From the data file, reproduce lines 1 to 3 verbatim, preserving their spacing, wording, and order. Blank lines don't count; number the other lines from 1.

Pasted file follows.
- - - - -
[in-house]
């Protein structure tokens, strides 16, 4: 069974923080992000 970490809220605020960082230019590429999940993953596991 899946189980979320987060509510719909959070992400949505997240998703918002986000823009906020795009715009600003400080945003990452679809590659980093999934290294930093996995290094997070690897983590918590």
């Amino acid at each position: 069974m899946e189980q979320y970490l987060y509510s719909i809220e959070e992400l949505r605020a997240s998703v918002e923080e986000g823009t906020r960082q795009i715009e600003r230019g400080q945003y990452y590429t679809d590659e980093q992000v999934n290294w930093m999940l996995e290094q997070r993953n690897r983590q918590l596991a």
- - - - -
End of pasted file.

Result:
[in-house]
């Protein structure tokens, strides 16, 4: 069974923080992000 970490809220605020960082230019590429999940993953596991 899946189980979320987060509510719909959070992400949505997240998703918002986000823009906020795009715009600003400080945003990452679809590659980093999934290294930093996995290094997070690897983590918590």
């Amino acid at each position: 069974m899946e189980q979320y970490l987060y509510s719909i809220e959070e992400l949505r605020a997240s998703v918002e923080e986000g823009t906020r960082q795009i715009e600003r230019g400080q945003y990452y590429t679809d590659e980093q992000v999934n290294w930093m999940l996995e290094q997070r993953n690897r983590q918590l596991a």